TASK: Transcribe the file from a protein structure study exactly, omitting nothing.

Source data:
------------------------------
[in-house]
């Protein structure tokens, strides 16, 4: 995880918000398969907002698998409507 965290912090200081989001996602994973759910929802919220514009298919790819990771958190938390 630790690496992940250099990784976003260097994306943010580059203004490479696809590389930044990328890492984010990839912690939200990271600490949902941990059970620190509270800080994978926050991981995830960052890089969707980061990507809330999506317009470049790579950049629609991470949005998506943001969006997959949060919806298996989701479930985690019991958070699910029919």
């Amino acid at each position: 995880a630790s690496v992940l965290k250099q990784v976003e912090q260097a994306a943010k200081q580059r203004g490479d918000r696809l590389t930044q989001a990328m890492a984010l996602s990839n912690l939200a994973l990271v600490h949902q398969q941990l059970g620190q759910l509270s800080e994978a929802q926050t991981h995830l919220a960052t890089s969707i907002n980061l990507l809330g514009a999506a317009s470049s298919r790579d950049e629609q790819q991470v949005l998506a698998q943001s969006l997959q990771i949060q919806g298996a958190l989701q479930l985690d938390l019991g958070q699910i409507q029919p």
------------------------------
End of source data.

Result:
[in-house]
């Protein structure tokens, strides 16, 4: 995880918000398969907002698998409507 965290912090200081989001996602994973759910929802919220514009298919790819990771958190938390 630790690496992940250099990784976003260097994306943010580059203004490479696809590389930044990328890492984010990839912690939200990271600490949902941990059970620190509270800080994978926050991981995830960052890089969707980061990507809330999506317009470049790579950049629609991470949005998506943001969006997959949060919806298996989701479930985690019991958070699910029919």
């Amino acid at each position: 995880a630790s690496v992940l965290k250099q990784v976003e912090q260097a994306a943010k200081q580059r203004g490479d918000r696809l590389t930044q989001a990328m890492a984010l996602s990839n912690l939200a994973l990271v600490h949902q398969q941990l059970g620190q759910l509270s800080e994978a929802q926050t991981h995830l919220a960052t890089s969707i907002n980061l990507l809330g514009a999506a317009s470049s298919r790579d950049e629609q790819q991470v949005l998506a698998q943001s969006l997959q990771i949060q919806g298996a958190l989701q479930l985690d938390l019991g958070q699910i409507q029919p």